At the Wii's launch, Excite Truck was the first satisfying racing game to use the tilt controls, but it still had its issues. The crazy oversteer and dead zones in the handling have been drastically improved, giving you more control and less fear as you round each turn at mach five. The sense of speed is incredible, yet you rarely feel out of control or at the mercy of the game. There are a few areas where the track's a little too narrow for the control precision available, but you won't blame the game for too many crashes.

The big addition to the gameplay is a series of bars that your vehicle attaches to with varying results. The red bars ask you to rotate the Wii remote in time to the vehicle swinging around it. The yellow bar provides insane turbo boosts, the flip bar lets you perform backflips to gain stars, and the elevator bar opens up new areas of the track. Their implementation is solid and adds a timing element to the game that breaks things up.

image

Powerups are much more prevalent and diverse. You can drop anvils, smash with a hammer, use funny teeth, turn your vehicle into its bipedal version, and the list goes on and on. Some of them can be difficult to use, but there's no denying they're fun. You'll also find yourself splitting the uprights, tossing darts, and scoring soccer goals during each race. These environmental sports extras provide large bonuses and a sense of scale to the visuals.

The final gameplay elements include managing the heat level of your vehicle and tricks. You can boost as much as you want, but eventually your vehicle will overheat. Driving across water or catching air will cool it off, and managing this tug of war becomes essential on the hardest difficulty setting. Each vehicle can perform a couple silly tricks, and while they're not much fun to perform, they're an easy way to boost your star count.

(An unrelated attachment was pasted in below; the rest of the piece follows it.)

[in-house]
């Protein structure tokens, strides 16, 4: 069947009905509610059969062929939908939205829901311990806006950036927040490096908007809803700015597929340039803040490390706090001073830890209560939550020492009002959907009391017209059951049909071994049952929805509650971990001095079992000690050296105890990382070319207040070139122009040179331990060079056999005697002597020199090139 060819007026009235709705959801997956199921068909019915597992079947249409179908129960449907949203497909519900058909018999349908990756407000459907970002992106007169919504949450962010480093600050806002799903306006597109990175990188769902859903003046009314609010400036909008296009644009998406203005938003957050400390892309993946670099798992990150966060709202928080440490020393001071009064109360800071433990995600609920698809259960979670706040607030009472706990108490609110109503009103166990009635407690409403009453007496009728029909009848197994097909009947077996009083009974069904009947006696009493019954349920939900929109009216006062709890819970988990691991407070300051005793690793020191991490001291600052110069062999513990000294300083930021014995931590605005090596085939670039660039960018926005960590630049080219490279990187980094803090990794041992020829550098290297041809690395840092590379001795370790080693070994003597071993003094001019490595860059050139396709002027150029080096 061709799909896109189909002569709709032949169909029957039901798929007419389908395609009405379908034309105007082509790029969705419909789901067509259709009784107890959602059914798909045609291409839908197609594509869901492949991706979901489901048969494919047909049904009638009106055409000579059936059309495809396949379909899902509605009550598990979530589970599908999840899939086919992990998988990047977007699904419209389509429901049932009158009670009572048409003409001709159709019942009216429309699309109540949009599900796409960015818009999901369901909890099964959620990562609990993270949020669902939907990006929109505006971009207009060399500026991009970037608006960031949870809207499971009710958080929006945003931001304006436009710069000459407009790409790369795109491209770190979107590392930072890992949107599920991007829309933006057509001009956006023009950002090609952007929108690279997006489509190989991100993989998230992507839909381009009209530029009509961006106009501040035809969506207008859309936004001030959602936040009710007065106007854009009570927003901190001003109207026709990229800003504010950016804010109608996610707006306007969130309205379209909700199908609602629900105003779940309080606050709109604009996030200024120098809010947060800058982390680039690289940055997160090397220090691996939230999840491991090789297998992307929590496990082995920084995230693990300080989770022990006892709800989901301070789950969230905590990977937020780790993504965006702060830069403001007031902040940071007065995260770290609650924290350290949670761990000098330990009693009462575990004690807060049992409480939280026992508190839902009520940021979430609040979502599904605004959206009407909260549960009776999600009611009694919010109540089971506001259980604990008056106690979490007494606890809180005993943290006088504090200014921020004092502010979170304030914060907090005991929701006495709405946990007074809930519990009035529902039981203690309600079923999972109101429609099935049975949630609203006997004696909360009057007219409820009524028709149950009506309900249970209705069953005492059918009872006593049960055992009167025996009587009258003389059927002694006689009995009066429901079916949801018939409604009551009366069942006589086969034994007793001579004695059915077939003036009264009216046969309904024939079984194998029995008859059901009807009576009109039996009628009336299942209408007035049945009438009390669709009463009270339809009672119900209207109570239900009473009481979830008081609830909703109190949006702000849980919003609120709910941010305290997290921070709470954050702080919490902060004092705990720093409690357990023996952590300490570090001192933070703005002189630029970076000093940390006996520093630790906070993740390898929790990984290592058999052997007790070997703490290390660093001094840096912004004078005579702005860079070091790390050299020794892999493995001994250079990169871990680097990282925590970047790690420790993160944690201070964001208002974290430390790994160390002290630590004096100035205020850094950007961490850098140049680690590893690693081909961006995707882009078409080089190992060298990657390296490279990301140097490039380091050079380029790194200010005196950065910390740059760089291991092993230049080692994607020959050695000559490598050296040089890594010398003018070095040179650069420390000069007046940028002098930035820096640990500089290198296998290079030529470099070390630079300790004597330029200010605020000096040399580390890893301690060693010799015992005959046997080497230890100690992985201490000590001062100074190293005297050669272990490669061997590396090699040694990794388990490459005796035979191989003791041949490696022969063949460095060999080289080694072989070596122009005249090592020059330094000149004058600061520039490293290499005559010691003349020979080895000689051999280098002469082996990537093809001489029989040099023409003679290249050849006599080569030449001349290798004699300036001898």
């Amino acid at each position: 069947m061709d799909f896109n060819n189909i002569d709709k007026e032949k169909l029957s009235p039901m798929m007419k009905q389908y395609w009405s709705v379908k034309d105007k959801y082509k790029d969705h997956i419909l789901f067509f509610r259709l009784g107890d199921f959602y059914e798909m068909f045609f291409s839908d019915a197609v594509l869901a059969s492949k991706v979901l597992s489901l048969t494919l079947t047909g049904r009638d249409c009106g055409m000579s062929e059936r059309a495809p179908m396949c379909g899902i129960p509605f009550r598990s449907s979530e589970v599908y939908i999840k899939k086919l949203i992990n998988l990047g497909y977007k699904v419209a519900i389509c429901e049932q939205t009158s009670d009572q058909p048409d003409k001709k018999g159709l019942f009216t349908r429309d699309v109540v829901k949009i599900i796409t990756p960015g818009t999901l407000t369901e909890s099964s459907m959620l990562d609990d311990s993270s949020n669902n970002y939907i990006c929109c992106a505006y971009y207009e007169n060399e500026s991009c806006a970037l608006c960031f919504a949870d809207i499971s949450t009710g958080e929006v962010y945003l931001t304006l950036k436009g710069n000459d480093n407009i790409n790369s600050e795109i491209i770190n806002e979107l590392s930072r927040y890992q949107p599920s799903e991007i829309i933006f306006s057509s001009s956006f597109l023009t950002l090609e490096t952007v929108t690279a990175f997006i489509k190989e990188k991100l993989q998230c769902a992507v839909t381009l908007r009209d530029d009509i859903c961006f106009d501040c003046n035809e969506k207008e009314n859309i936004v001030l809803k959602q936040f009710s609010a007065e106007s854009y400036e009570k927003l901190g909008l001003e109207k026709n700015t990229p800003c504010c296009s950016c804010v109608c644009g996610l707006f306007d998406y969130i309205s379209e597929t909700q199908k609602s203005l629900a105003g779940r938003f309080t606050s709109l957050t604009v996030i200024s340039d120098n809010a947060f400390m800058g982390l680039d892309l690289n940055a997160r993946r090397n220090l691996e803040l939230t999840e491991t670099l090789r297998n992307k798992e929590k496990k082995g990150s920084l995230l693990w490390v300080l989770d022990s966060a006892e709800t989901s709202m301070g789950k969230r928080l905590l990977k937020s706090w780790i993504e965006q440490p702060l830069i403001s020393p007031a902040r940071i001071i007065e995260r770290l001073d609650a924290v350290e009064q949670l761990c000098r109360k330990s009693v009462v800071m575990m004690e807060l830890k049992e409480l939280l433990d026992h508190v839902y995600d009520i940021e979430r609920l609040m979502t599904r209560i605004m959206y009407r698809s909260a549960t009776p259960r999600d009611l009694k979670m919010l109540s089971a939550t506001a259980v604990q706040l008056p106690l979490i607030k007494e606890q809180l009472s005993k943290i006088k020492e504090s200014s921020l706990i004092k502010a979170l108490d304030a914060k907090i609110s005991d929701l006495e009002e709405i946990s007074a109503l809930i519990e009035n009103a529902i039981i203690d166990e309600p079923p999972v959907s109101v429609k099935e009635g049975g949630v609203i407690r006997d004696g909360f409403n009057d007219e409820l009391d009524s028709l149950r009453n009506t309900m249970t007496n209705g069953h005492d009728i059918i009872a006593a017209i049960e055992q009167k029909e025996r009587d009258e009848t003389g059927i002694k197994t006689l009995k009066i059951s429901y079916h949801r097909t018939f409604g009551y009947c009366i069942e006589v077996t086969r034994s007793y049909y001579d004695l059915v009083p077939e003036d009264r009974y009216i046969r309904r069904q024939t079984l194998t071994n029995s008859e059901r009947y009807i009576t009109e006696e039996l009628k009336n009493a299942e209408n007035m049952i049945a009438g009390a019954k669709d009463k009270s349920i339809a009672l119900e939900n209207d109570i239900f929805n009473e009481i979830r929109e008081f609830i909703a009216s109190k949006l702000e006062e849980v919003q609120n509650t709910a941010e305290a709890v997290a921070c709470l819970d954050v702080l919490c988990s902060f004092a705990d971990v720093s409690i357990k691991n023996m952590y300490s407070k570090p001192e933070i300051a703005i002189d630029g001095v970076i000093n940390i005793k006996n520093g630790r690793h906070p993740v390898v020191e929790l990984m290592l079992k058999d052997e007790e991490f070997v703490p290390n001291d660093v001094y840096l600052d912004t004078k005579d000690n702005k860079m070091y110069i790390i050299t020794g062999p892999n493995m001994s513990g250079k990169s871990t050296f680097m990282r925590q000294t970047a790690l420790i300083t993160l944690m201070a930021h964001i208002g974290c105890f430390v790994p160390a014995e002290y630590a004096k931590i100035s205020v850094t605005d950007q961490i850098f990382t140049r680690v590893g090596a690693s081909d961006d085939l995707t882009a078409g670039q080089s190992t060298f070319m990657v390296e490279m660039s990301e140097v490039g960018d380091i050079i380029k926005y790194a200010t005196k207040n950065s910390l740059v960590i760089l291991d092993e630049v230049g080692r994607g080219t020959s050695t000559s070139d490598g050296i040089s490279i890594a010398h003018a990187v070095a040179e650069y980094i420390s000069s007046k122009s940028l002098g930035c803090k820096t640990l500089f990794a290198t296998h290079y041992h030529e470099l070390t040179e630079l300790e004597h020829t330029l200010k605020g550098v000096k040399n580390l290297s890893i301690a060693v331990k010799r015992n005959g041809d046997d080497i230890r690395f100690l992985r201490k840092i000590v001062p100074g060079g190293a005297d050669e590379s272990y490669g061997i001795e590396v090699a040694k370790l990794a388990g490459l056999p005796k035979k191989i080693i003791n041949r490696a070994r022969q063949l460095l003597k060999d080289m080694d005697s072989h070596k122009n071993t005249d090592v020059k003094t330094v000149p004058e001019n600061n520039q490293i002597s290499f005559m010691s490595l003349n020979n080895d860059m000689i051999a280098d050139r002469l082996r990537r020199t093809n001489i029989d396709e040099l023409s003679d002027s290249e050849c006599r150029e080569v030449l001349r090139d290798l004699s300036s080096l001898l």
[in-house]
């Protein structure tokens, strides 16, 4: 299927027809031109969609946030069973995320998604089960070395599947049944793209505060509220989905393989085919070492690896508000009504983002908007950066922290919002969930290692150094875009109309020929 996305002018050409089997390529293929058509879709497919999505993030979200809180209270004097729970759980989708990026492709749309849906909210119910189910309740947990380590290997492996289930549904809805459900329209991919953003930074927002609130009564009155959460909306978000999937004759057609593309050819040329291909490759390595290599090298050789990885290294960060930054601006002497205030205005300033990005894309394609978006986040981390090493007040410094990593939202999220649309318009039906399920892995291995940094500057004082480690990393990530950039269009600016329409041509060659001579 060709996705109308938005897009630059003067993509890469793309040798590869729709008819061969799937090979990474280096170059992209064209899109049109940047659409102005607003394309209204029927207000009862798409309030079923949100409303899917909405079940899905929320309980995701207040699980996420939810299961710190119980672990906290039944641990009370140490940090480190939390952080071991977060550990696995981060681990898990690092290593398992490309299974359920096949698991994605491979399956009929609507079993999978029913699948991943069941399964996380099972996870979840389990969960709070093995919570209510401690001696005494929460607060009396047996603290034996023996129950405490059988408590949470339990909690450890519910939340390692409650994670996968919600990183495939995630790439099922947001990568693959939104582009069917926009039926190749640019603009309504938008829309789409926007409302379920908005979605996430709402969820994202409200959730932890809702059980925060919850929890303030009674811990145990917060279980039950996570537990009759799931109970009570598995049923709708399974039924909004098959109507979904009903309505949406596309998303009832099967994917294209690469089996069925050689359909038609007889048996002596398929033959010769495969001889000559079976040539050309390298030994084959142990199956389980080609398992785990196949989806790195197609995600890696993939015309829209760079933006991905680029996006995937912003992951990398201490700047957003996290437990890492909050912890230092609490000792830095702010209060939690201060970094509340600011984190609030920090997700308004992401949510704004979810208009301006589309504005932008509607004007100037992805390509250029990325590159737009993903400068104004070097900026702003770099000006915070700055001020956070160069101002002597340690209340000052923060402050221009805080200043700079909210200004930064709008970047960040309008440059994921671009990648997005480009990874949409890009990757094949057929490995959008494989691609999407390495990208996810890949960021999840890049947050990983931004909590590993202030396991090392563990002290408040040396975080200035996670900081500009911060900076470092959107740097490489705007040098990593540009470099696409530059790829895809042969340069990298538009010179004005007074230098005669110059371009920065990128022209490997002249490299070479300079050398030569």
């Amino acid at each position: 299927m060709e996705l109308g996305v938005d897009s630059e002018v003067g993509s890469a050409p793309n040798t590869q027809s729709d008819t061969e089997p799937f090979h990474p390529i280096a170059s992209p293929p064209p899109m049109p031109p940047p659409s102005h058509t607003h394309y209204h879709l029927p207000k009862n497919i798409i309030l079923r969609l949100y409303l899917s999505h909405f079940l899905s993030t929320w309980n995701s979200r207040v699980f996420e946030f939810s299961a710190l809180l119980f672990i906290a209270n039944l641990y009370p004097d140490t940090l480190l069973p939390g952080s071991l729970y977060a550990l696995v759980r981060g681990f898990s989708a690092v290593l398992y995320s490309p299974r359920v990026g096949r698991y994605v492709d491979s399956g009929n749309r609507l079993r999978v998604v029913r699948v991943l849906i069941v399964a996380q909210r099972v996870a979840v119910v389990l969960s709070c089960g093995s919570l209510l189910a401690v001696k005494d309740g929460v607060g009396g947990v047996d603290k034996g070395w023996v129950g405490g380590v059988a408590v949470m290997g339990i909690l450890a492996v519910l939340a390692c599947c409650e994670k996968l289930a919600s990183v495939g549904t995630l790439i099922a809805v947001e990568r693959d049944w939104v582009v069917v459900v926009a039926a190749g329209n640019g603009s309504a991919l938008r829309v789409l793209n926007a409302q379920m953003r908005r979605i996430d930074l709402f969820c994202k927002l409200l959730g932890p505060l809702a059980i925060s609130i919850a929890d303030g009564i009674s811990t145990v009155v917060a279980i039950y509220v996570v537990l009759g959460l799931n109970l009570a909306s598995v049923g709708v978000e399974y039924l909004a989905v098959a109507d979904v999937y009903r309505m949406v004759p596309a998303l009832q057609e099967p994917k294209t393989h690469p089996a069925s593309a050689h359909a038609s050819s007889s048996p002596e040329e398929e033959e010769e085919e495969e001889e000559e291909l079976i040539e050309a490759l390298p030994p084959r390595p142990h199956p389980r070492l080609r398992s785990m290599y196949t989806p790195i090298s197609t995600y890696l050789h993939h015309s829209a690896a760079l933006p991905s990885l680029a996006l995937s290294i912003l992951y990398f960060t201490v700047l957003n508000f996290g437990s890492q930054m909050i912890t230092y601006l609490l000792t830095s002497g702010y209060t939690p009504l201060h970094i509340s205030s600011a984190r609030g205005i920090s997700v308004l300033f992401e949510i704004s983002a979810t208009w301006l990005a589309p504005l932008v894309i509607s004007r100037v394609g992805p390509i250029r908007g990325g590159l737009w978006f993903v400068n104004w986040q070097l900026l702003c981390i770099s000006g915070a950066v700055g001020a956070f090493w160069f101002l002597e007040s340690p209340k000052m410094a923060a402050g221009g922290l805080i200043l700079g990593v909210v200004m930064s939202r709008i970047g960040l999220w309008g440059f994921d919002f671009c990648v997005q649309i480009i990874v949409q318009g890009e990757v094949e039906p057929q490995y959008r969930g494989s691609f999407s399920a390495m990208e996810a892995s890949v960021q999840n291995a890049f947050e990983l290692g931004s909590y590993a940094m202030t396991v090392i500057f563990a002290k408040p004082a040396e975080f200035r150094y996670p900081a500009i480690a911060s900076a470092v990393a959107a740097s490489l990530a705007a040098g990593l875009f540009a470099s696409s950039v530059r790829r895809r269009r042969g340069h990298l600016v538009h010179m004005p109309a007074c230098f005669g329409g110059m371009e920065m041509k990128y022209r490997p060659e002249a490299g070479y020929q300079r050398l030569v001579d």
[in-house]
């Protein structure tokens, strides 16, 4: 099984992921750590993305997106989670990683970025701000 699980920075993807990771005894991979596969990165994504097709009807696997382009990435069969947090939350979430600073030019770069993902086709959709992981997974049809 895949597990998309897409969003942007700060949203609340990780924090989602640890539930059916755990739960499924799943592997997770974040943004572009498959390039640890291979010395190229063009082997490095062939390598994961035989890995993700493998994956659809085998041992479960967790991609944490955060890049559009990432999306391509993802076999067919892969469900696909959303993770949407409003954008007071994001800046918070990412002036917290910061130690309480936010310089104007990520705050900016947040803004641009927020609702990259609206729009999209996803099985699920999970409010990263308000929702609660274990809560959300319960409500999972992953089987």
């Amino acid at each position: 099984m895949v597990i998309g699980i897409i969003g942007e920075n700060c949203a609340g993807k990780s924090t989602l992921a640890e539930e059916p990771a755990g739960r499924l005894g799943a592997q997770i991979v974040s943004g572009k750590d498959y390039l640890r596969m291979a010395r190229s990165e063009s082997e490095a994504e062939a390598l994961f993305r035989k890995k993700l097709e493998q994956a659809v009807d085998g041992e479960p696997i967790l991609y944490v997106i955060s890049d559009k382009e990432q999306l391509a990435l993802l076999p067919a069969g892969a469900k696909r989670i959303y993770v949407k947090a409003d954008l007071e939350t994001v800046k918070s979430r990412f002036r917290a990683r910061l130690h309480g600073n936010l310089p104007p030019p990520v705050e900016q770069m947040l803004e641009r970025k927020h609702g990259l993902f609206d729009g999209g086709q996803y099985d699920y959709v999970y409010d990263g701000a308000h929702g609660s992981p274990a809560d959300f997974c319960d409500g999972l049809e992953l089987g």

At times, Excitebots feels like the closest thing to F-Zero on the Wii. There are so many close calls, massive jumps, and gushing bursts of speed that you can't help but have a good time. With improved controls, added depth with the bar play, and a ton of powerups, no two races ever play out the same. The AI can be a little too forgiving, but if you don't have at least a little fun playing this game you might be dead inside.

One thing that hasn't improved much is the presentation. About the only positive thing that can be said about it is that the frame rate stays rock solid at all times. The vehicles look ridiculous and are crudely modeled, and the tracks feature repetitive objects, simple geometry, and blurry textures. Some fare better than others, but you'll see details drawing in as you near the ground after huge jumps, and some of the pre-race track shots are downright embarrassing. Yet it's hard to notice how bad things look when you're screaming along at hundreds of miles per hour. If anything, the visuals never get in the way of enjoying the game.

The same can't be said about the music, which is downright atrocious. It doesn't matter what your taste is, suffering through these soulless, hook-less electronic monstrosities is not recommended. For some unknown reason the ability to stream MP3s off the SD card that was in Excite Truck has been removed, so your options are limited. The vehicles still sound like lawn mowers, but at least it makes more sense here than it did in its predecessor.

Excitebots: Trick Racing is one of those games that will turn off many by its looks alone. We recommend giving it a chance, though. It's a little light on features, but it delivers where it really counts. The racing is fast and with enough peripheral elements to keep it interesting, and its crazier side makes it unique.

Reviewed on Nintendo Wii.

THE DAILY FOUR